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How does an unmarried father pursue parental rights?

Parenting agreements are a standard part of divorce when parents choose to end a marriage, but for unmarried fathers, fighting for fair child custody can present some additional challenges. If you and your child's biological mother were never married, you still have parental rights, but may have to overcome some additional obstacles to claim these rights in a fair way.

The first issue at hand is establishing legal paternity of the child. Until you establish paternity, you will have great difficulty securing your rights to remain involved in the child's life. If the mother does not object, you can file a mutual acknowledgement of paternity at the time of birth or some time after. If the mother claims that you are not the father of the child, you can request DNA paternity testing of the child through the court.

Once you establish paternity, you can move on to creating a fair custody or visitation agreement. Many factors play into this, and it is important to note that many courts still heavily favor mothers in custody disputes, but you should not let this discourage you from pursuing your rightful role in the child's life. Depending on the factors in your particular case, you may be able to pursue a visitation schedule or a form of joint custody with the mother.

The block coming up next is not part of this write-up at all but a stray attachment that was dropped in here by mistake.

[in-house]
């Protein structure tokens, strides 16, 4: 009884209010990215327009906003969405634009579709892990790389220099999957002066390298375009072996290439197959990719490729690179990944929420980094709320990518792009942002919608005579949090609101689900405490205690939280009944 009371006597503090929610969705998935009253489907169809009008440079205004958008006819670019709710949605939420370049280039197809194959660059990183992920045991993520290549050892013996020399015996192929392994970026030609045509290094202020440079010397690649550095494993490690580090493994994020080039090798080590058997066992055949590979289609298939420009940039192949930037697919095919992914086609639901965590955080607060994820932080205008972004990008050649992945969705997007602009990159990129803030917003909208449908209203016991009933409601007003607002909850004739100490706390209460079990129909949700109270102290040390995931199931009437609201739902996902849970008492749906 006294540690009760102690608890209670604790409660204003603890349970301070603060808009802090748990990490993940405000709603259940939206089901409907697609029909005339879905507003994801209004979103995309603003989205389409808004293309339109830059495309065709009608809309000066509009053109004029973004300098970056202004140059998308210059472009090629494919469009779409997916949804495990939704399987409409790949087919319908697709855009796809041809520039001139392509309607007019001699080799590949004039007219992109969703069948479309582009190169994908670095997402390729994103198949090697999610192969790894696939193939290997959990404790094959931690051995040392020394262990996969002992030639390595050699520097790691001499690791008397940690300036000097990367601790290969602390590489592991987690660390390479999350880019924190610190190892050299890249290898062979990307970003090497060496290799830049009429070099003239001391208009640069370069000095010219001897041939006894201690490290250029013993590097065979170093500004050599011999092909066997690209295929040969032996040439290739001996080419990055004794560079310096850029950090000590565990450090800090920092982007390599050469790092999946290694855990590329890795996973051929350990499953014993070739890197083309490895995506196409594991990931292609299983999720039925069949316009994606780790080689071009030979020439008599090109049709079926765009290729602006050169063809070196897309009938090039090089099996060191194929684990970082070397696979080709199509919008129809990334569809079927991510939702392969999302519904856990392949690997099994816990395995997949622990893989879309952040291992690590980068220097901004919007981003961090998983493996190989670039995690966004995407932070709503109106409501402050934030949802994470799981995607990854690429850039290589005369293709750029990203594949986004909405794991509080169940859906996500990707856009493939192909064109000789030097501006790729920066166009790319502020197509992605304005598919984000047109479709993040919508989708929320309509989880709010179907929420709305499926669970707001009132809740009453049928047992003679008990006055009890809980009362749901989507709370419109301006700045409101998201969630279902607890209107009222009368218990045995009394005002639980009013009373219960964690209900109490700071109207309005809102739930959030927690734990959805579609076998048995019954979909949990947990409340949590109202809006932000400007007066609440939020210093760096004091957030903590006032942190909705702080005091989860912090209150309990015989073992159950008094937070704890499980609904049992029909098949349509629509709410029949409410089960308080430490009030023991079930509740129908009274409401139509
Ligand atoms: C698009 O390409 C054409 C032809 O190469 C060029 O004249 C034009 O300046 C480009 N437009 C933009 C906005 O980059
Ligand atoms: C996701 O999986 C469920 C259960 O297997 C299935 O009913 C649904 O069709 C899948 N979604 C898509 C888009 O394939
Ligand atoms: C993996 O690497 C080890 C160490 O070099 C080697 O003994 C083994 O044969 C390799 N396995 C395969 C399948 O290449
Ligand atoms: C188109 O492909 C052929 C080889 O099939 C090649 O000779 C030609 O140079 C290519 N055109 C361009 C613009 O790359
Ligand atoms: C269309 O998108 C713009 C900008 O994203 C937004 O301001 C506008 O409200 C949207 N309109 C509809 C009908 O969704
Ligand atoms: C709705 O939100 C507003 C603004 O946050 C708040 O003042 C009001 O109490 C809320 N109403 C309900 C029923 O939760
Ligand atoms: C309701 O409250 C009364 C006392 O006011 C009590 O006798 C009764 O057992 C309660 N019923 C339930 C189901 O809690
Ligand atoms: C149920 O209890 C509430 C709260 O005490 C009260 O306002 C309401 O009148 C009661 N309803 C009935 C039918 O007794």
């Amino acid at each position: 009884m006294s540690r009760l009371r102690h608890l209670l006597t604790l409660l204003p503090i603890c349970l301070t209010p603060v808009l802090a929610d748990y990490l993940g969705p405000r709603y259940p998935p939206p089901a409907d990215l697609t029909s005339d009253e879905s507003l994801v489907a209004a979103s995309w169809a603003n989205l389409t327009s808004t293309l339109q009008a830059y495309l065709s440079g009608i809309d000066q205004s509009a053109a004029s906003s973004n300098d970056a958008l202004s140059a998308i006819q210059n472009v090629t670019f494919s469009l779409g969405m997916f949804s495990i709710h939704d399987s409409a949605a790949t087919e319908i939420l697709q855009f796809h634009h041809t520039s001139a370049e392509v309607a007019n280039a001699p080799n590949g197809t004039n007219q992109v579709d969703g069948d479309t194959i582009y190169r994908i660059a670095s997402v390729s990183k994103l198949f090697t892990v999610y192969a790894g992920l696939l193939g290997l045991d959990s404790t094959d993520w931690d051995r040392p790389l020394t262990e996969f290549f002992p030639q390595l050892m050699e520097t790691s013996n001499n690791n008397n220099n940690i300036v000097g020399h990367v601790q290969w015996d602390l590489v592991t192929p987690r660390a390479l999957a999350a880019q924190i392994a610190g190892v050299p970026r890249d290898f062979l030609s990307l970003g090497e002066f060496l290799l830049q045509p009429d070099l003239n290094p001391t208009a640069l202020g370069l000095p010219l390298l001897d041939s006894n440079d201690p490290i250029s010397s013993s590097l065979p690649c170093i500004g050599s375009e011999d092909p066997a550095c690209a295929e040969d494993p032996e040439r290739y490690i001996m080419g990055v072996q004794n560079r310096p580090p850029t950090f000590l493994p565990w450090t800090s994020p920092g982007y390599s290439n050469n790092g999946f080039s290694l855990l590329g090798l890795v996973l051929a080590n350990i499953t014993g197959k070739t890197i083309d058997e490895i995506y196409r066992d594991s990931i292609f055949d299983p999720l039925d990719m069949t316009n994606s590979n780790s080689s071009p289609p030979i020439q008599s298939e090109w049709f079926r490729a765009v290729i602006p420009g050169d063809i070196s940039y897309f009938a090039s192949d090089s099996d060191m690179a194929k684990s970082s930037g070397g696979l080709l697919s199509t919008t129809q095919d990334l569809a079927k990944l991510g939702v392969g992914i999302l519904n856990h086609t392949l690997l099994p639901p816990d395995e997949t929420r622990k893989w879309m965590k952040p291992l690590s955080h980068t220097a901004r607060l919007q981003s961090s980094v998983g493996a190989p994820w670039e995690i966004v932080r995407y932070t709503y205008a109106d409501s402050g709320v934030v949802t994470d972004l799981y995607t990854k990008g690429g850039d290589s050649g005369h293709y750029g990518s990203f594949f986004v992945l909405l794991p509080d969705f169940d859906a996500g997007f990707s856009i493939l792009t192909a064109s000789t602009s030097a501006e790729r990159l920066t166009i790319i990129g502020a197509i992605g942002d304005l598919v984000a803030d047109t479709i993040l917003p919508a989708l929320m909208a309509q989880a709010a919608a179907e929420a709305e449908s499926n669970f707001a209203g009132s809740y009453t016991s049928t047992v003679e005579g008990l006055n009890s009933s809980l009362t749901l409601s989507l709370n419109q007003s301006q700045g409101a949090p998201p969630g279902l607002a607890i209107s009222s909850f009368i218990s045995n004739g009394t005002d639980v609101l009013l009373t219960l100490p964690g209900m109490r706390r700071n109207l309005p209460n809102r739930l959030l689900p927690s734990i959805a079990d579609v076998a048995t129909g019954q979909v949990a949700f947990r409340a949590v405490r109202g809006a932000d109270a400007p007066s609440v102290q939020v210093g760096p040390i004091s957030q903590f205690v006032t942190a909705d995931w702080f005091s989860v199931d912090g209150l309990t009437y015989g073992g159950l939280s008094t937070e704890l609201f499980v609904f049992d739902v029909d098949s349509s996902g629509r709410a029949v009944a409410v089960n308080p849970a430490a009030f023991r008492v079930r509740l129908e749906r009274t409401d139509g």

In some cases, if the mother presents a threat to the safety of the child, you may be able to convince the court that awarding you primary custody is truly best for the child. Courts that oversee custody matters usually wish to create custody arrangements that place the child's best interests above the interests of parents, but your rights are still important.

If you find yourself in just such a dispute, you should consult with an attorney. Professional legal counsel ensures that you understand all of the issues at play in your dispute as you build a strategy to grant you the role you deserve in your child's life, while keeping your rights protected in the process.

Source: Findlaw, "Child Visitation, Child Custody and Unmarried Fathers," accessed Sep. 22, 2017

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